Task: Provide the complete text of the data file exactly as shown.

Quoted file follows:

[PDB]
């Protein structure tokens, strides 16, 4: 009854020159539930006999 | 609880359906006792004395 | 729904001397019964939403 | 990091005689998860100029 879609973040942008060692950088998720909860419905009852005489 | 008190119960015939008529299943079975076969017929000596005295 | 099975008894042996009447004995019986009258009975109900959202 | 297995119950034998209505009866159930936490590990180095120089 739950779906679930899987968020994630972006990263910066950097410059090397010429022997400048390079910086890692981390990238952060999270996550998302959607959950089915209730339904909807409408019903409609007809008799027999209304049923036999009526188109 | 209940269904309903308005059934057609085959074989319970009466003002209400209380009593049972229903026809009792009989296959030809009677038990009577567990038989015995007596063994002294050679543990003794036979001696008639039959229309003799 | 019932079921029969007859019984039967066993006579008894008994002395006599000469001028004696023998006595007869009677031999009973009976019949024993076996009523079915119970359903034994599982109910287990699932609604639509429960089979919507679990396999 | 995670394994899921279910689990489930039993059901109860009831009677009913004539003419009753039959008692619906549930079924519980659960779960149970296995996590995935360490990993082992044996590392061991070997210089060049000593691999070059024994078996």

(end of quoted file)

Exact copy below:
[PDB]
């Protein structure tokens, strides 16, 4: 009854020159539930006999 | 609880359906006792004395 | 729904001397019964939403 | 990091005689998860100029 879609973040942008060692950088998720909860419905009852005489 | 008190119960015939008529299943079975076969017929000596005295 | 099975008894042996009447004995019986009258009975109900959202 | 297995119950034998209505009866159930936490590990180095120089 739950779906679930899987968020994630972006990263910066950097410059090397010429022997400048390079910086890692981390990238952060999270996550998302959607959950089915209730339904909807409408019903409609007809008799027999209304049923036999009526188109 | 209940269904309903308005059934057609085959074989319970009466003002209400209380009593049972229903026809009792009989296959030809009677038990009577567990038989015995007596063994002294050679543990003794036979001696008639039959229309003799 | 019932079921029969007859019984039967066993006579008894008994002395006599000469001028004696023998006595007869009677031999009973009976019949024993076996009523079915119970359903034994599982109910287990699932609604639509429960089979919507679990396999 | 995670394994899921279910689990489930039993059901109860009831009677009913004539003419009753039959008692619906549930079924519980659960779960149970296995996590995935360490990993082992044996590392061991070997210089060049000593691999070059024994078996």